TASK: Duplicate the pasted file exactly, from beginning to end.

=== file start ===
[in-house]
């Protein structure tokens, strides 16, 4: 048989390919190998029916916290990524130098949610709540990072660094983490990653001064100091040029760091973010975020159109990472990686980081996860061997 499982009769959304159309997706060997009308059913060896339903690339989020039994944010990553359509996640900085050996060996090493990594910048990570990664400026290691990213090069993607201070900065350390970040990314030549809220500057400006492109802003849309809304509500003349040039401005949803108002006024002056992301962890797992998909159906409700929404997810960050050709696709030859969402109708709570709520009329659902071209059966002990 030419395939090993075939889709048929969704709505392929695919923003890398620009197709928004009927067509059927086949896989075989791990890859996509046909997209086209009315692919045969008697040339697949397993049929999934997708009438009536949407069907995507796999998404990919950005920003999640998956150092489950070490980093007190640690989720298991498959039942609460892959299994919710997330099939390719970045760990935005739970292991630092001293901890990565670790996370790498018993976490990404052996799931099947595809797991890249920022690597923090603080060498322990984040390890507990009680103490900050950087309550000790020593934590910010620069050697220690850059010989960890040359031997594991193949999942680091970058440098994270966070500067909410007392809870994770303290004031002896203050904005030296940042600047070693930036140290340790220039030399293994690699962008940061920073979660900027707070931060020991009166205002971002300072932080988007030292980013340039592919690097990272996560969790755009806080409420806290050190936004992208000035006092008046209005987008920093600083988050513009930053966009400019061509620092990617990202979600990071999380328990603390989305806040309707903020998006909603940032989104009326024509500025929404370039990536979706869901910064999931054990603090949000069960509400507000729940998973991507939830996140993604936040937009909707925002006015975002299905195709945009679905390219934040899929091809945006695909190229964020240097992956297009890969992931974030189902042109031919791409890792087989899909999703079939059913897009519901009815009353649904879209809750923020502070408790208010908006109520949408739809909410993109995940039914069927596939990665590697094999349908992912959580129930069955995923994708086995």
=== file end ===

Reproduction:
[in-house]
């Protein structure tokens, strides 16, 4: 048989390919190998029916916290990524130098949610709540990072660094983490990653001064100091040029760091973010975020159109990472990686980081996860061997 499982009769959304159309997706060997009308059913060896339903690339989020039994944010990553359509996640900085050996060996090493990594910048990570990664400026290691990213090069993607201070900065350390970040990314030549809220500057400006492109802003849309809304509500003349040039401005949803108002006024002056992301962890797992998909159906409700929404997810960050050709696709030859969402109708709570709520009329659902071209059966002990 030419395939090993075939889709048929969704709505392929695919923003890398620009197709928004009927067509059927086949896989075989791990890859996509046909997209086209009315692919045969008697040339697949397993049929999934997708009438009536949407069907995507796999998404990919950005920003999640998956150092489950070490980093007190640690989720298991498959039942609460892959299994919710997330099939390719970045760990935005739970292991630092001293901890990565670790996370790498018993976490990404052996799931099947595809797991890249920022690597923090603080060498322990984040390890507990009680103490900050950087309550000790020593934590910010620069050697220690850059010989960890040359031997594991193949999942680091970058440098994270966070500067909410007392809870994770303290004031002896203050904005030296940042600047070693930036140290340790220039030399293994690699962008940061920073979660900027707070931060020991009166205002971002300072932080988007030292980013340039592919690097990272996560969790755009806080409420806290050190936004992208000035006092008046209005987008920093600083988050513009930053966009400019061509620092990617990202979600990071999380328990603390989305806040309707903020998006909603940032989104009326024509500025929404370039990536979706869901910064999931054990603090949000069960509400507000729940998973991507939830996140993604936040937009909707925002006015975002299905195709945009679905390219934040899929091809945006695909190229964020240097992956297009890969992931974030189902042109031919791409890792087989899909999703079939059913897009519901009815009353649904879209809750923020502070408790208010908006109520949408739809909410993109995940039914069927596939990665590697094999349908992912959580129930069955995923994708086995």